Richard speaks to “CTV News at Six” anchor Andria Bain about television and movies to watch during the pandemic, including a show about collecting movie props, new movies on VOD–“Emma” and “Disappearance at Clifton Hill”–and why we’re going back and rewatching some old favourites.
Richard sits in on the CFRA Ottawa morning show with host Bill Carroll to talk the new movies coming to VOD and streaming services including Shia LeBeouf’s semi-autobiographical story “Honey Boy,” the eco-doc “Spaceship Earth,” the period dramedy “Emma,” the ripped-from-the-headlines “The Assistant,” the family drama “Ordinary Love,” the horror comedy “Extra ordinary,” the ugly divorce proceedings of “Hope Gap” and the neo-realist look at the gig economy “Sorry We Missed You.”
Richard and CP24 anchor Jamie Gutfreund have a look at the weekend’s new movies, the Tatiana Maslany drama “The Other Half,” the rom com “Lovesick” and “Antibirth” starring “Orange is the New Black’s” Natasha Lyonne.
Richard sits in with Marcia MacMillan to have a look at the weekend’s new movies, the Tatiana Maslany drama “The Other Half,” the rom com “Lovesick” and “Antibirth” starring “Orange is the New Black’s” Natasha Lyonne.
“Antibirth” appears to have been made with the midnight movie crowd in mind. Surreal, gross and often quite funny, it stars “Orange is the New Black’s” Natasha Lyonne and asks the question, “Who-or what-is growing inside her?”
Lyonne stars as Lou, a hard core stoner who begins the story by blacking out at a rave after partying all night with her blotto best friend Sadie (Chloë Sevigny). Soon she discovers she is pregnant and her memory, skewed by her near constant drug use, offers few clues as to the identity of the father. ” “I’m not pregnant … I’m infected,” she slurs. “Whatever is inside of me is infecting my brain, my body; it’s not just in my crotch.” Her own lifestyle choices, paranoia, surreal visions and a rapidly growing belly hamper her search for answers. Only Lorna (Meg Tilly), a mysterious but helpful stranger, may be able to offer help.
“Antibirth” is pure schlock delirium probably best enjoyed after a night out with Lou. Imagine a splatterpunk “Rosemary’s Baby” or as particularly gross episode of “X-Files” and you get what I mean. It’s an altered state kind of flick that owes a debt to “The Toxic Avenger” and any other movie that values oozing pus and spraying blood as much as it does plot.
Lyonne is the spunky center, brash but compelling. She pulls off lines like, “Let me tell you what I need: candy, money, and whip-its,” and manages, against all odds to make add some humanity to Lou and her situation.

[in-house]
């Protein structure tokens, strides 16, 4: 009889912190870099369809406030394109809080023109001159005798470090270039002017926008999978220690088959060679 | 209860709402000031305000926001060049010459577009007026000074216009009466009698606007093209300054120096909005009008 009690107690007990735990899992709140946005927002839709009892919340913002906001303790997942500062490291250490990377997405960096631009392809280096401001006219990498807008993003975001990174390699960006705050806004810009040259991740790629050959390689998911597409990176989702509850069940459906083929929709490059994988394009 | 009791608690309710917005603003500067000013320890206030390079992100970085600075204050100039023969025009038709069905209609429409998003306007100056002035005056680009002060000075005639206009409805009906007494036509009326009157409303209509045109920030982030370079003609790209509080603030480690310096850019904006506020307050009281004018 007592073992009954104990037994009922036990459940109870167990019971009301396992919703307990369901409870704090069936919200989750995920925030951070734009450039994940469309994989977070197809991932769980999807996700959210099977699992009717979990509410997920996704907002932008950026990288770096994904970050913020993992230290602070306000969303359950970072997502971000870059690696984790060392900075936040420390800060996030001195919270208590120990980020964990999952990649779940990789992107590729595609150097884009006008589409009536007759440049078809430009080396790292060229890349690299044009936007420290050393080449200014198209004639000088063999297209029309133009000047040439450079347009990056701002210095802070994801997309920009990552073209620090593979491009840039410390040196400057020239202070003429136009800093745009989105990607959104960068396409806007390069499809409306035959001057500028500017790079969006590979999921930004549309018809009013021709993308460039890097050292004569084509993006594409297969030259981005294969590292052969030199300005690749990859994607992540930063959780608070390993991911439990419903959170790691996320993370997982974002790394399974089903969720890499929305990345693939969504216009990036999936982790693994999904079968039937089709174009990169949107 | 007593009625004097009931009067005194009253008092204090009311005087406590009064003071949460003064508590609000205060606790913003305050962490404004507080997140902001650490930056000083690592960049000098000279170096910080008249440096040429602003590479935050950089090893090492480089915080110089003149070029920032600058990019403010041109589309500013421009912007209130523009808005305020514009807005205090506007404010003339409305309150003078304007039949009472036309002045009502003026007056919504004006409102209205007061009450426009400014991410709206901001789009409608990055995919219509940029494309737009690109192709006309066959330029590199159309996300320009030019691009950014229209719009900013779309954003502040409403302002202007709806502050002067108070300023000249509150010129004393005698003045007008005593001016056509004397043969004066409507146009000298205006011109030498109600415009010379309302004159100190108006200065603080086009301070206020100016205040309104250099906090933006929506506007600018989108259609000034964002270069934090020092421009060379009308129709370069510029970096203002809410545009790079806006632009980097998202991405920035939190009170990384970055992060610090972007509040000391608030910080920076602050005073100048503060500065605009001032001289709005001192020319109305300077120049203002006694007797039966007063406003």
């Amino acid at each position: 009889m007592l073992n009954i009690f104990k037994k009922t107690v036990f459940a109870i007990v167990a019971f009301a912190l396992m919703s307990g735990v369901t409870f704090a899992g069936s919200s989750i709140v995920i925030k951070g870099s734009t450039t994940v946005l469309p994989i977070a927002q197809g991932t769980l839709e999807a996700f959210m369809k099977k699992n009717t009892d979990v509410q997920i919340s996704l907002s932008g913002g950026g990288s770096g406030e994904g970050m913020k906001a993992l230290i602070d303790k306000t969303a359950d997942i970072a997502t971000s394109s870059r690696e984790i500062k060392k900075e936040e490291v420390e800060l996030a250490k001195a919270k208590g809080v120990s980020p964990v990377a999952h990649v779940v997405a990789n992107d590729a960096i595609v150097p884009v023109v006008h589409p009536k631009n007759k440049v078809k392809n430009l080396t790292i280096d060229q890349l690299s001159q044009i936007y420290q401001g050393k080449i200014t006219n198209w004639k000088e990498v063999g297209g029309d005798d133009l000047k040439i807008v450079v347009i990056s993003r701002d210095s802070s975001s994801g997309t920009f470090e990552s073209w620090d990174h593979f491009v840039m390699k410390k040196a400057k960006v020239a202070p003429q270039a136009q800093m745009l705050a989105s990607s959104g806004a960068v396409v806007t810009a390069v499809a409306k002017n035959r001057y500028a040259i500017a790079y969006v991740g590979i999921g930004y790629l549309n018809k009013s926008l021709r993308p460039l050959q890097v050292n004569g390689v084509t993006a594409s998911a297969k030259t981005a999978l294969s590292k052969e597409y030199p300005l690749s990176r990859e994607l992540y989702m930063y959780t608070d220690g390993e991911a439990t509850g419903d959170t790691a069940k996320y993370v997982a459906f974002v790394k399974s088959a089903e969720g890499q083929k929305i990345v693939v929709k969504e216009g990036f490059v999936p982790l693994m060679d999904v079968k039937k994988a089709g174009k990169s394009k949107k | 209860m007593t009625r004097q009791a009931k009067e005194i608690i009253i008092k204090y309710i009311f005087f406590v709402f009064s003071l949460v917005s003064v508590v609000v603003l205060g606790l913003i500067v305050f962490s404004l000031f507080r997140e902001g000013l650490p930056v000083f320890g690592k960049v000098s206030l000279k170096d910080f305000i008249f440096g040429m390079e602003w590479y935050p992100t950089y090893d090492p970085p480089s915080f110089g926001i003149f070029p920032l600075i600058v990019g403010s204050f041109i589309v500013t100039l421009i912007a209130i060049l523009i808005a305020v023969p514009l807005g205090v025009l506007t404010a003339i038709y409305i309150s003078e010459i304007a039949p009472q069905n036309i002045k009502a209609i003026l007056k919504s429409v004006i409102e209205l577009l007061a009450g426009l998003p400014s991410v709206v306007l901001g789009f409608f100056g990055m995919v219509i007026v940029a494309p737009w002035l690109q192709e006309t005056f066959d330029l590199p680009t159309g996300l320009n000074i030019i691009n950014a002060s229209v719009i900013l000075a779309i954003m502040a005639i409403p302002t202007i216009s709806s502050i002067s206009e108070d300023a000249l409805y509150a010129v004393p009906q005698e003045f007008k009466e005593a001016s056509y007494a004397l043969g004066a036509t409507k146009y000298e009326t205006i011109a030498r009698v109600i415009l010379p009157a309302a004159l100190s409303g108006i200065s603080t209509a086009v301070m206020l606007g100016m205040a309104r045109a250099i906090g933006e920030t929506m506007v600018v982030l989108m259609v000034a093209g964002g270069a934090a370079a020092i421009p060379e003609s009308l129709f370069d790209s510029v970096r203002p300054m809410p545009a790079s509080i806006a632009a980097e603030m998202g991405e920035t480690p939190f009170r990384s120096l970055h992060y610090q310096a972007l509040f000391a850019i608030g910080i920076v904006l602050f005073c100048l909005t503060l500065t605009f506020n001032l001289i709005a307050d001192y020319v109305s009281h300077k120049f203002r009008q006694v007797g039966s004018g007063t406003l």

Tilly, who is practically unrecognizable here, keeps things lively while Sevigny doesn’t do much but swing and sway to whatever is playing on the soundtrack.
The real star here is the film’s wild, untamed spirit. It’s not all good—the movie drags in the middle, much of the stoner dialogue is snooze inducing—but “Antibirth” builds up to a body horror climax that, for better and for worse, once seen will not soon be forgotten.
The Husband begins with a premise we’ve all heard before, a romantic triangle. There’s a husband, a wife and a lover but, as director Bruce McDonald points out, “in this case the lover is fourteen years old and the wife is in jail.”
The movie is a dark dramedy about Henry, (Maxwell McCabe-Lokos, who also co-wrote the script), struggling to deal with the shame he feels when his wife is jailed for having an affair with a minor.
“The script really tries to understand what the male goes through in this crazy situation,” says McDonald. “It’s about regaining your mojo, about reclaiming your masculinity and power and it was written as a suspense story.
There was this ‘What’s this guy going to do’ thing all the way along. It was set up as a revenge movie. We meet our character and he is going through his day-to-day and one day, on the street, he sees the kid. The kid that did the deed. That sets off the movie, so it’s this cat and mouse game throughout the whole movie. I just loved the way it was constructed and the suspense of it. What is our character Henry going to do when he finally confronts the kid?
“He begins to do irrational things. First he’s trying to befriend this kid and get on his good side. To do what? And then other elements come into play where he is preparing something that you might think is a violent end to this confrontation. Henry is a mysterious and enigmatic character looking for some kind of closure on being the humiliated, cuckold husband.”
The edgy film premiered at the Toronto International Film Festival in 2013. McDonald admits to being “very surprised at the reaction.”
“People were very taken with this movie,” he says. “They went in deep. I think they loved the oddness and the suspense of the story. They loved the situation and I think they loved how authentic and true it seemed to be in terms of the performances by Maxwell and Sarah Allen.
“Usually at the festival there’s two or three screenings. In this case the screening venues kept getting bigger and bigger which is always a bit frightening because the first screening is usually well attended and by the third you’re not quite sure what’s going to happen but our third screening was packed to the rafters.”